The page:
Video sent live initially to Facebook Live, shot by a man with a group called "OG Against Violence" which is deliberately designed to keep a citizen eye on possible police misconduct, shows the man being arrested by a Syracuse, NY, officer for no obvious crime other than filming the officer conducting a roadside arrest across the street.
After being ordered to not speak by the officer and threatened with arrest if he did speak, for no obvious reason, the videographer says he didn't hear the officer.
The officer then strides across the street toward him and grabs him and arrests him, with the camera falling to the ground.
The audio on the clip features the officer saying that "don't fucking move you understand me…or I'm-a fuck you up." When the filmer begged for some mercy on the basis that he claimed he wore a defibrillator, the officer admitted: "I don't give a fuck. I told you to stop fucking coming around here," indicating that perhaps cop-filming activism had something to do with why the officer was annoyed enough with him to arrest him for no apparent reason.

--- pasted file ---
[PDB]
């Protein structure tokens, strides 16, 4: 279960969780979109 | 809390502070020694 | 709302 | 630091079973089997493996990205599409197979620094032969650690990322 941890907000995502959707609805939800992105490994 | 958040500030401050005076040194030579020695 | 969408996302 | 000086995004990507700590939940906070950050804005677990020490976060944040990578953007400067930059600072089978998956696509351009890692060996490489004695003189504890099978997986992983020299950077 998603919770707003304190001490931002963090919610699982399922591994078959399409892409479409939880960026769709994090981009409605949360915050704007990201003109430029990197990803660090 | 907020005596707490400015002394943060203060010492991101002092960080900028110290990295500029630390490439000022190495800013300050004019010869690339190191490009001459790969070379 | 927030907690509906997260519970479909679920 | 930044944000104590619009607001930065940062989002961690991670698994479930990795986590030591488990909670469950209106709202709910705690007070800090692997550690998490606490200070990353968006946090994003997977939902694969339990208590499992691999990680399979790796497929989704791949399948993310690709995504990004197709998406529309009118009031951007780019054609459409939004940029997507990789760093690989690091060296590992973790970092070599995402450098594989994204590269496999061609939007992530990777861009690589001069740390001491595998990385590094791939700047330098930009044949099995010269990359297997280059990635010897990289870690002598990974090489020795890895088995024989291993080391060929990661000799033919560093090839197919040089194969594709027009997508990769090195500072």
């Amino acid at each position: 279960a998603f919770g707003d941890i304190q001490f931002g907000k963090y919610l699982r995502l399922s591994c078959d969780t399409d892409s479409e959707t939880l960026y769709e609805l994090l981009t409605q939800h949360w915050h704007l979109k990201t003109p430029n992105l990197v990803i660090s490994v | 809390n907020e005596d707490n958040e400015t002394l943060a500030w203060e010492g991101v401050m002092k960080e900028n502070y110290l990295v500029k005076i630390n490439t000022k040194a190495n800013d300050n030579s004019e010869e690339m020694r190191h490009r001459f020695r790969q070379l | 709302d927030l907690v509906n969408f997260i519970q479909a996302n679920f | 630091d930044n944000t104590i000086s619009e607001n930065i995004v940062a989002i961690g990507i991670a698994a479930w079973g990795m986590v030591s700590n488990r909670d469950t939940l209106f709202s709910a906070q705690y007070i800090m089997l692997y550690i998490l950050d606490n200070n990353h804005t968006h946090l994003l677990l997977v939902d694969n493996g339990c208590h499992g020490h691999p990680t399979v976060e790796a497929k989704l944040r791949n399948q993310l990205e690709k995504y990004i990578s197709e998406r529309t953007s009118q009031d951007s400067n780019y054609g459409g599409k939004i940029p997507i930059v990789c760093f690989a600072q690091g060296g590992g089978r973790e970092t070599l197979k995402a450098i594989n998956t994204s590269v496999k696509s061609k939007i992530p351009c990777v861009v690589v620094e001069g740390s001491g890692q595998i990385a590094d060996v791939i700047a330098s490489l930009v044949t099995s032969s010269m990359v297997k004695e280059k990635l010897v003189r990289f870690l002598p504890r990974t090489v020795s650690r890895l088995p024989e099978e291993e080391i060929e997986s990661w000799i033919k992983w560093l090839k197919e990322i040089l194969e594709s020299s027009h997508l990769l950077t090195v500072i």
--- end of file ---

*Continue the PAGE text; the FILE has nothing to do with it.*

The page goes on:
The official charges were "misdemeanor charges of resisting arrest and obstructing government administration," as Syracuse.com reports.
That report from Syracuse.com gives the official reason for the arrest in addition to the charges. It's quite compelling:
City Court Judge Mary Anne Doherty read from the charges filed against [Maurice] Crowley. According to the criminal complaint, Crowley stood across the street during a police drug investigation. Crowley used his hands to make a "circle motion" and made "tornado comments" while officers conducted a search, Doherty said.
Crowley's actions presented a dangerous situation and interfered with the investigation, the complaint said.
Doherty said Crowley is charged with resisting arrest for refusing to put his hands behind his back or over his head when an officer attempted to handcuff him. When an officer grabbed his elbow he "tensed up" and was then tackled to the ground.
The audio seems clear, and while the filmer was grousing about police misconduct and "Uncle Toms" (the arresting officer was black) prior to being arrested, I could not make out any "tornado comments."
The "Photography is Not a Crime" website, where I first found the clip, insists their sources say the arrested videographer was named Crawley, not Crowley, as the Syracuse.com site reported. An earlier Syracuse.com report also calls him Crawley. He faces a court date on August 25 but was released from jail.